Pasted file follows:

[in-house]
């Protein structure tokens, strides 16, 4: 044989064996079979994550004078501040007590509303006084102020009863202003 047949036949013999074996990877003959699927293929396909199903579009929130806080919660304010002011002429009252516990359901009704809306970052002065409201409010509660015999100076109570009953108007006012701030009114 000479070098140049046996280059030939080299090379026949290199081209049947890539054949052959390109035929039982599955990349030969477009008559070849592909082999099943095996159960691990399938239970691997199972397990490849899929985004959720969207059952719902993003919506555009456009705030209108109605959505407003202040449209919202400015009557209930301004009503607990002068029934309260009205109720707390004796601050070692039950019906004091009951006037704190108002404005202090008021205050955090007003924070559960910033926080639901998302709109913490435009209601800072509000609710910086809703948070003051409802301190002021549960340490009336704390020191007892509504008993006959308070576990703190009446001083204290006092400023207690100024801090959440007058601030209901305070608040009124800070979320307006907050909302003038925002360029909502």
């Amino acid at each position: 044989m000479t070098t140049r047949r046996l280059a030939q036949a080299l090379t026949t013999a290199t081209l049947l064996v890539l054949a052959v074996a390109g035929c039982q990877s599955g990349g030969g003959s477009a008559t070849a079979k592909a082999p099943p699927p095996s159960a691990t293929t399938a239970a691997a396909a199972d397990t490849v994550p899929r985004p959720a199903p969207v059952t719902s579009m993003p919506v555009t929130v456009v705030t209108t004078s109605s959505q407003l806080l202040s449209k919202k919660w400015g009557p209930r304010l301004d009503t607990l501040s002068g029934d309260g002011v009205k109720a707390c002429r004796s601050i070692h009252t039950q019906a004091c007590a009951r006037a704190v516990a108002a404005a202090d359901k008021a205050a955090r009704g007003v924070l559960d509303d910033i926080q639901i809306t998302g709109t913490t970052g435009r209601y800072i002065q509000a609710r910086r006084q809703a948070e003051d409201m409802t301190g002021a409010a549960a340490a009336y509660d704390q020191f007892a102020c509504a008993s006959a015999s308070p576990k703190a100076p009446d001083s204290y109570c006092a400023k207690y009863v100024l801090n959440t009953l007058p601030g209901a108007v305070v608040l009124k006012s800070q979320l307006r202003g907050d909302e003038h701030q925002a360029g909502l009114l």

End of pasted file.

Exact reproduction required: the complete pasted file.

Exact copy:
[in-house]
């Protein structure tokens, strides 16, 4: 044989064996079979994550004078501040007590509303006084102020009863202003 047949036949013999074996990877003959699927293929396909199903579009929130806080919660304010002011002429009252516990359901009704809306970052002065409201409010509660015999100076109570009953108007006012701030009114 000479070098140049046996280059030939080299090379026949290199081209049947890539054949052959390109035929039982599955990349030969477009008559070849592909082999099943095996159960691990399938239970691997199972397990490849899929985004959720969207059952719902993003919506555009456009705030209108109605959505407003202040449209919202400015009557209930301004009503607990002068029934309260009205109720707390004796601050070692039950019906004091009951006037704190108002404005202090008021205050955090007003924070559960910033926080639901998302709109913490435009209601800072509000609710910086809703948070003051409802301190002021549960340490009336704390020191007892509504008993006959308070576990703190009446001083204290006092400023207690100024801090959440007058601030209901305070608040009124800070979320307006907050909302003038925002360029909502």
């Amino acid at each position: 044989m000479t070098t140049r047949r046996l280059a030939q036949a080299l090379t026949t013999a290199t081209l049947l064996v890539l054949a052959v074996a390109g035929c039982q990877s599955g990349g030969g003959s477009a008559t070849a079979k592909a082999p099943p699927p095996s159960a691990t293929t399938a239970a691997a396909a199972d397990t490849v994550p899929r985004p959720a199903p969207v059952t719902s579009m993003p919506v555009t929130v456009v705030t209108t004078s109605s959505q407003l806080l202040s449209k919202k919660w400015g009557p209930r304010l301004d009503t607990l501040s002068g029934d309260g002011v009205k109720a707390c002429r004796s601050i070692h009252t039950q019906a004091c007590a009951r006037a704190v516990a108002a404005a202090d359901k008021a205050a955090r009704g007003v924070l559960d509303d910033i926080q639901i809306t998302g709109t913490t970052g435009r209601y800072i002065q509000a609710r910086r006084q809703a948070e003051d409201m409802t301190g002021a409010a549960a340490a009336y509660d704390q020191f007892a102020c509504a008993s006959a015999s308070p576990k703190a100076p009446d001083s204290y109570c006092a400023k207690y009863v100024l801090n959440t009953l007058p601030g209901a108007v305070v608040l009124k006012s800070q979320l307006r202003g907050d909302e003038h701030q925002a360029g909502l009114l």